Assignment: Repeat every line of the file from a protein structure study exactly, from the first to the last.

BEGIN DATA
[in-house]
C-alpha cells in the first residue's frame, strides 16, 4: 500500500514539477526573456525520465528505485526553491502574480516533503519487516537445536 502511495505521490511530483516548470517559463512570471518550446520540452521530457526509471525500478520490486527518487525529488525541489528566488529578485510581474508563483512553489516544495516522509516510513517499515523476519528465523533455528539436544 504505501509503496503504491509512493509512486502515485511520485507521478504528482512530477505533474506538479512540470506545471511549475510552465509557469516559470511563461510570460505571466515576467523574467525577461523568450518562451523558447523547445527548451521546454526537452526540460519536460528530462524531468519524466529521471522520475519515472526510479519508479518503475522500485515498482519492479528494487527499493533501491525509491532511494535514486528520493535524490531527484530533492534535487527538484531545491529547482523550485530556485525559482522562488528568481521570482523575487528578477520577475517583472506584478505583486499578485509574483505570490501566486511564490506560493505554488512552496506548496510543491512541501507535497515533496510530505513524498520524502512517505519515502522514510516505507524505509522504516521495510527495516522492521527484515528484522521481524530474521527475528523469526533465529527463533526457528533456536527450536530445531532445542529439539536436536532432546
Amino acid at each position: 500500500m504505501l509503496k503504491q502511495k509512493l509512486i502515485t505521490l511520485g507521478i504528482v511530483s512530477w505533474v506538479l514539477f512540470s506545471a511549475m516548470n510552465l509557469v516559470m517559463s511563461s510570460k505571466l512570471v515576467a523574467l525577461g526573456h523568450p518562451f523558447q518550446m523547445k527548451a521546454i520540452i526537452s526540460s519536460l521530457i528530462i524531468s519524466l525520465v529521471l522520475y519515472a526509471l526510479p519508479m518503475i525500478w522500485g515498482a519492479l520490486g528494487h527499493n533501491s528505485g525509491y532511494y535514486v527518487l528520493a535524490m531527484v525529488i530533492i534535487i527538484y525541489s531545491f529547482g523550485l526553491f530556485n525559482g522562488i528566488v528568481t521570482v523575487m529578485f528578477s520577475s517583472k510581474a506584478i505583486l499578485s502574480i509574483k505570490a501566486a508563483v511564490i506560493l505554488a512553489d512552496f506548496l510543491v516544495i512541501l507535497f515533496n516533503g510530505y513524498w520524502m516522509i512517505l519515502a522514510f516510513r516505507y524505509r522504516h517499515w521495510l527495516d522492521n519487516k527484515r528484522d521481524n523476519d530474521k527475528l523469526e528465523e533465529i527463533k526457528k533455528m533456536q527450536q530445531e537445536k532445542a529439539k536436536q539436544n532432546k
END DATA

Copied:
[in-house]
C-alpha cells in the first residue's frame, strides 16, 4: 500500500514539477526573456525520465528505485526553491502574480516533503519487516537445536 502511495505521490511530483516548470517559463512570471518550446520540452521530457526509471525500478520490486527518487525529488525541489528566488529578485510581474508563483512553489516544495516522509516510513517499515523476519528465523533455528539436544 504505501509503496503504491509512493509512486502515485511520485507521478504528482512530477505533474506538479512540470506545471511549475510552465509557469516559470511563461510570460505571466515576467523574467525577461523568450518562451523558447523547445527548451521546454526537452526540460519536460528530462524531468519524466529521471522520475519515472526510479519508479518503475522500485515498482519492479528494487527499493533501491525509491532511494535514486528520493535524490531527484530533492534535487527538484531545491529547482523550485530556485525559482522562488528568481521570482523575487528578477520577475517583472506584478505583486499578485509574483505570490501566486511564490506560493505554488512552496506548496510543491512541501507535497515533496510530505513524498520524502512517505519515502522514510516505507524505509522504516521495510527495516522492521527484515528484522521481524530474521527475528523469526533465529527463533526457528533456536527450536530445531532445542529439539536436536532432546
Amino acid at each position: 500500500m504505501l509503496k503504491q502511495k509512493l509512486i502515485t505521490l511520485g507521478i504528482v511530483s512530477w505533474v506538479l514539477f512540470s506545471a511549475m516548470n510552465l509557469v516559470m517559463s511563461s510570460k505571466l512570471v515576467a523574467l525577461g526573456h523568450p518562451f523558447q518550446m523547445k527548451a521546454i520540452i526537452s526540460s519536460l521530457i528530462i524531468s519524466l525520465v529521471l522520475y519515472a526509471l526510479p519508479m518503475i525500478w522500485g515498482a519492479l520490486g528494487h527499493n533501491s528505485g525509491y532511494y535514486v527518487l528520493a535524490m531527484v525529488i530533492i534535487i527538484y525541489s531545491f529547482g523550485l526553491f530556485n525559482g522562488i528566488v528568481t521570482v523575487m529578485f528578477s520577475s517583472k510581474a506584478i505583486l499578485s502574480i509574483k505570490a501566486a508563483v511564490i506560493l505554488a512553489d512552496f506548496l510543491v516544495i512541501l507535497f515533496n516533503g510530505y513524498w520524502m516522509i512517505l519515502a522514510f516510513r516505507y524505509r522504516h517499515w521495510l527495516d522492521n519487516k527484515r528484522d521481524n523476519d530474521k527475528l523469526e528465523e533465529i527463533k526457528k533455528m533456536q527450536q530445531e537445536k532445542a529439539k536436536q539436544n532432546k